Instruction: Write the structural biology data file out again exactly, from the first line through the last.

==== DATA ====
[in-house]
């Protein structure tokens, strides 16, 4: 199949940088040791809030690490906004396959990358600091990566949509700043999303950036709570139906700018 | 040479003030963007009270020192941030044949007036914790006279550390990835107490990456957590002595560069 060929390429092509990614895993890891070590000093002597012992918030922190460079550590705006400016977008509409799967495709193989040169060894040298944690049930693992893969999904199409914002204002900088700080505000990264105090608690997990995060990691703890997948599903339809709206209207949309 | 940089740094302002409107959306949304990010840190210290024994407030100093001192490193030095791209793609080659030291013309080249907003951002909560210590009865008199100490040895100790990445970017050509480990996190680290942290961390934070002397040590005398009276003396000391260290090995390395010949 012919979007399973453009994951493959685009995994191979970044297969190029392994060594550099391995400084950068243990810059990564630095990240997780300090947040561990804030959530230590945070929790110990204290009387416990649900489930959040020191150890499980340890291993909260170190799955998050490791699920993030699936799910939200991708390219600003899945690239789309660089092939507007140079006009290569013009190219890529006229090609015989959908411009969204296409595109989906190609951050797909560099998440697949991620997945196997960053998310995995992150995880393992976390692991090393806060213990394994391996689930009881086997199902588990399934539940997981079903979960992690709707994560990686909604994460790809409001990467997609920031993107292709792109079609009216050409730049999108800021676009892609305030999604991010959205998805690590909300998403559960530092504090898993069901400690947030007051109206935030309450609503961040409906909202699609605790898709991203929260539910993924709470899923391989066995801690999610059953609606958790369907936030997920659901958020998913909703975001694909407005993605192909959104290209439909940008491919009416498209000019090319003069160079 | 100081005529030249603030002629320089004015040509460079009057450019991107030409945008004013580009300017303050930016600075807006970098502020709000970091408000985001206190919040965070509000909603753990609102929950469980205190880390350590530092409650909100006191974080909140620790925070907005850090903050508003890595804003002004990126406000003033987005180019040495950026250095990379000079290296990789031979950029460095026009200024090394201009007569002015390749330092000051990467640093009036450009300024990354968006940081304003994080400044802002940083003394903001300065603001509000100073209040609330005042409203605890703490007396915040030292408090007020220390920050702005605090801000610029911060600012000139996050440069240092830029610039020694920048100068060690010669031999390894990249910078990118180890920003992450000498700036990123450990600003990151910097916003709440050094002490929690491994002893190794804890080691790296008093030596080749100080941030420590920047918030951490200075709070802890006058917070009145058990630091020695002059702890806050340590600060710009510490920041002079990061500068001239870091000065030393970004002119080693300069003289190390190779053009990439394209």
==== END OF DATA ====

[in-house]
């Protein structure tokens, strides 16, 4: 199949940088040791809030690490906004396959990358600091990566949509700043999303950036709570139906700018 | 040479003030963007009270020192941030044949007036914790006279550390990835107490990456957590002595560069 060929390429092509990614895993890891070590000093002597012992918030922190460079550590705006400016977008509409799967495709193989040169060894040298944690049930693992893969999904199409914002204002900088700080505000990264105090608690997990995060990691703890997948599903339809709206209207949309 | 940089740094302002409107959306949304990010840190210290024994407030100093001192490193030095791209793609080659030291013309080249907003951002909560210590009865008199100490040895100790990445970017050509480990996190680290942290961390934070002397040590005398009276003396000391260290090995390395010949 012919979007399973453009994951493959685009995994191979970044297969190029392994060594550099391995400084950068243990810059990564630095990240997780300090947040561990804030959530230590945070929790110990204290009387416990649900489930959040020191150890499980340890291993909260170190799955998050490791699920993030699936799910939200991708390219600003899945690239789309660089092939507007140079006009290569013009190219890529006229090609015989959908411009969204296409595109989906190609951050797909560099998440697949991620997945196997960053998310995995992150995880393992976390692991090393806060213990394994391996689930009881086997199902588990399934539940997981079903979960992690709707994560990686909604994460790809409001990467997609920031993107292709792109079609009216050409730049999108800021676009892609305030999604991010959205998805690590909300998403559960530092504090898993069901400690947030007051109206935030309450609503961040409906909202699609605790898709991203929260539910993924709470899923391989066995801690999610059953609606958790369907936030997920659901958020998913909703975001694909407005993605192909959104290209439909940008491919009416498209000019090319003069160079 | 100081005529030249603030002629320089004015040509460079009057450019991107030409945008004013580009300017303050930016600075807006970098502020709000970091408000985001206190919040965070509000909603753990609102929950469980205190880390350590530092409650909100006191974080909140620790925070907005850090903050508003890595804003002004990126406000003033987005180019040495950026250095990379000079290296990789031979950029460095026009200024090394201009007569002015390749330092000051990467640093009036450009300024990354968006940081304003994080400044802002940083003394903001300065603001509000100073209040609330005042409203605890703490007396915040030292408090007020220390920050702005605090801000610029911060600012000139996050440069240092830029610039020694920048100068060690010669031999390894990249910078990118180890920003992450000498700036990123450990600003990151910097916003709440050094002490929690491994002893190794804890080691790296008093030596080749100080941030420590920047918030951490200075709070802890006058917070009145058990630091020695002059702890806050340590600060710009510490920041002079990061500068001239870091000065030393970004002119080693300069003289190390190779053009990439394209």